Photos and Review by Oyster.com Investigators
Massive, crowded, and centrally located, this is Hawaii's second-largest hotel. A full renovation concluded in December 2009. Rooms are modern and stylish.
With 1,636 rooms spread across 31 floors, the Sheraton is the largest single-building hotel in Waikiki (it's second in rooms behind the eight-tower Hilton Hawaiian Village). Originally constructed in 1971, the Sheraton wrapped up a five-year, $187-million renovation in late 2009 (during my stay, construction was still underway). This resulted in sparkling new rooms, three new pools, five new restaurants and bars, and an overall hipper approach that Starwood says will set a standard for other Sheraton resorts worldwide. Bland carpets and lobby Muzak will give way to exhibits of Hawaiian art, restaurants emphasizing local ingredients, and "welcome pods," which will replace the current front desk and, the management says, create a more interactive, personalized experience for guests.
The location sells itself. According to the in-house historian, royals used to surf on the section of Waikiki Beach now occupied by the hotel, and King Kamehameha the Great even built his royal residence there. Today, the Sheraton is at the heart of bustling, fronted by a prime stretch of beach and convenient to everything the city has to offer.
The property is so big it can feel like a city unto itself -- and a very crowded one at that. The pool and lobby areas can induce claustrophobia. (Because only one pool was open during my stay, guests were practically tripping over each other, and lounge chairs were extremely hard to come by.) But this didn't seem to bother all the kids running around. No other pool in central Waikiki has a water slide. That, coupled with a convenient location, makes the Sheraton a better family choice than the Marriott and the Hyatt, which are across the street from the beach, and better even than the more staid and pricier Royal Hawaiian and Westin Moana Surfrider, which like the Sheraton are Starwood properties.
It's no surprise that service in a 1,636-room hotel is far from perfect. But when you finally get their attention, the staffers are friendly and reasonably helpful. And the hotel offers a wide array of services.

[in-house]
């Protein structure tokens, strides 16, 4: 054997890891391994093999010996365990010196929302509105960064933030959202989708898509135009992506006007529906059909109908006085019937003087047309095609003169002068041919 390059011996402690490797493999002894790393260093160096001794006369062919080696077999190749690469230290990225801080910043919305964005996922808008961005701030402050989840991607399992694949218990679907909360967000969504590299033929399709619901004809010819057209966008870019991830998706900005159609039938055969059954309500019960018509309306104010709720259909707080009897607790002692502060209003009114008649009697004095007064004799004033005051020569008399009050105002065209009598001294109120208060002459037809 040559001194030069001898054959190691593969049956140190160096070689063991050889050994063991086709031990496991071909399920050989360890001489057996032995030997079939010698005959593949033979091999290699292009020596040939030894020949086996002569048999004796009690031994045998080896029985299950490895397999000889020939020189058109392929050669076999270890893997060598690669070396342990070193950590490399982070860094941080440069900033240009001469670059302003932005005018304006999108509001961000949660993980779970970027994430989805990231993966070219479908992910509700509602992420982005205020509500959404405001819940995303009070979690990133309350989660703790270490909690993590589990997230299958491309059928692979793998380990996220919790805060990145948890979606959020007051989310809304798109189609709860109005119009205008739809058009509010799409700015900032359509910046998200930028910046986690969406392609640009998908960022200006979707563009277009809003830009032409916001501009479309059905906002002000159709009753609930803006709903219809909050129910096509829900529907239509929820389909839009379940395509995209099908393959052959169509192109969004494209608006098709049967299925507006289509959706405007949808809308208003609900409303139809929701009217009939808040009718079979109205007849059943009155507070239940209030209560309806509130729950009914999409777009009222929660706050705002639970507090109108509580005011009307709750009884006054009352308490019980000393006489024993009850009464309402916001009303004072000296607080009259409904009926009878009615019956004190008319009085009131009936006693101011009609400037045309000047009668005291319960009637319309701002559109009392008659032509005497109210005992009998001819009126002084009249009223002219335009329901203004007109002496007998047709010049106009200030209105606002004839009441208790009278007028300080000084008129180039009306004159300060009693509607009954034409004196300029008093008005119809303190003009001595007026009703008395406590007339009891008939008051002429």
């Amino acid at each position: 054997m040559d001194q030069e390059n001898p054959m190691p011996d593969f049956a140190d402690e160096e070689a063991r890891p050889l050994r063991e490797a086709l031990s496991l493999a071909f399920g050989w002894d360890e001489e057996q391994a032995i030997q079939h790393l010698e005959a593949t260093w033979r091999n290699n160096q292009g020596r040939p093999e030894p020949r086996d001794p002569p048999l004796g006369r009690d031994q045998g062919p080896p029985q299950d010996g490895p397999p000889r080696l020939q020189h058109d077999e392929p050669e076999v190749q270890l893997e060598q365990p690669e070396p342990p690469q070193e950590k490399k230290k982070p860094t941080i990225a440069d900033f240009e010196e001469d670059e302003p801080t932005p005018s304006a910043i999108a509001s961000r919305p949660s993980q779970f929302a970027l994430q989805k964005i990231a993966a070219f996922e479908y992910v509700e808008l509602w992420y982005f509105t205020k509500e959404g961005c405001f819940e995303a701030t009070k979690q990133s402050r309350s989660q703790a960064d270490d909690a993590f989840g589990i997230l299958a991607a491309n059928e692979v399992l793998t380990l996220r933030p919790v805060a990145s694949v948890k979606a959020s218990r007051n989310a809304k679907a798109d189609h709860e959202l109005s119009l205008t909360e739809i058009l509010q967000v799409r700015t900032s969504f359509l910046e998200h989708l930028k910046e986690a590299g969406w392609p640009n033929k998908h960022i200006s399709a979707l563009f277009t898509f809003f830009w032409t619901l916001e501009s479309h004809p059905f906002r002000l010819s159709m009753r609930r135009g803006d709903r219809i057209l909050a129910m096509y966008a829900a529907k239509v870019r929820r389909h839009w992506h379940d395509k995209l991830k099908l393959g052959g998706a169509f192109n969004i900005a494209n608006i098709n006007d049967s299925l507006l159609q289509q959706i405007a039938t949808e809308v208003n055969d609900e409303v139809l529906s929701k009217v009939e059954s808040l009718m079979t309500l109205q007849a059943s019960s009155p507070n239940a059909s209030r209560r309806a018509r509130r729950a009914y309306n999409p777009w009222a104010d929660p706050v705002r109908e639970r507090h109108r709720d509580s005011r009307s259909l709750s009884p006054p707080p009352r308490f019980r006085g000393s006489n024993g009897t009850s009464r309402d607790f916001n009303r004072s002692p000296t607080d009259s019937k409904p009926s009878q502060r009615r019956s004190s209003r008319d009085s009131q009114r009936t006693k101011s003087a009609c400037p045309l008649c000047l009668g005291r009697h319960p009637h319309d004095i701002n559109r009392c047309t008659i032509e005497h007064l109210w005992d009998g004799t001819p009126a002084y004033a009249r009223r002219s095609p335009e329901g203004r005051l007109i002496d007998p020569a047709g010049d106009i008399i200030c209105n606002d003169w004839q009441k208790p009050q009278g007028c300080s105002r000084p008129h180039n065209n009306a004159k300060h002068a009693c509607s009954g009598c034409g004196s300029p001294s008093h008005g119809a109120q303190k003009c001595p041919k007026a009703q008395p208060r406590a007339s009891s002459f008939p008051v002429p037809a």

I spent long portions of my stay standing in line: 25 minutes to check in (though at least I got into my room an hour early) and 20 minutes to speak with a concierge (who was at least thorough and helpful). Food and drink service is available in the chaotic pool area -- but good luck finding a patch of free grass, let alone hailing down a server. My room service breakfast of fresh fruit, cereal, and coffee was pricey, but at least it arrived in 15 minutes.
Because the hotel is so crowded and temporary construction walls have made the lobby a bit of a maze, friendly staff members are stationed strategically to answer questions and point guests in the right direction.
The Sheraton is about as central Royal Hawaiian and a parking garage that separates it from the Halekulani. (Though it's worth noting that part of its frontage isn't actually a beach, but a rocky seawall.as it gets. It has a magnificent oceanfront location between the iconic
The adjacent Royal Hawaiian Center is filled with luxury boutiques, as well as a convenience store and a food court. Nearby Kalakaua Avenue is a touristy milelong stretch of shops, restaurants, and high-rise hotels. On the sidewalks, Japanese tourists intermingle with tanned locals, surfboards under their arms, on their way to the beach to catch a few waves. High-end retailers are interspersed with indoor malls and streetside vendors hawking cheap seashell jewelry and T-shirts. Seemingly every mid-market chain restaurant can be found here -- Cheesecake Factory, California Pizza Kitchen, P.F. Chang's -- along with more than a handful of Starbucks and fast-food joints.
The bus is a great way to get around Waikiki. Honolulu International Airport is a 20- to 25-minute cab ride away.
On the most crowded section of Queen's Beach. Beach chairs and umbrellas cost extra.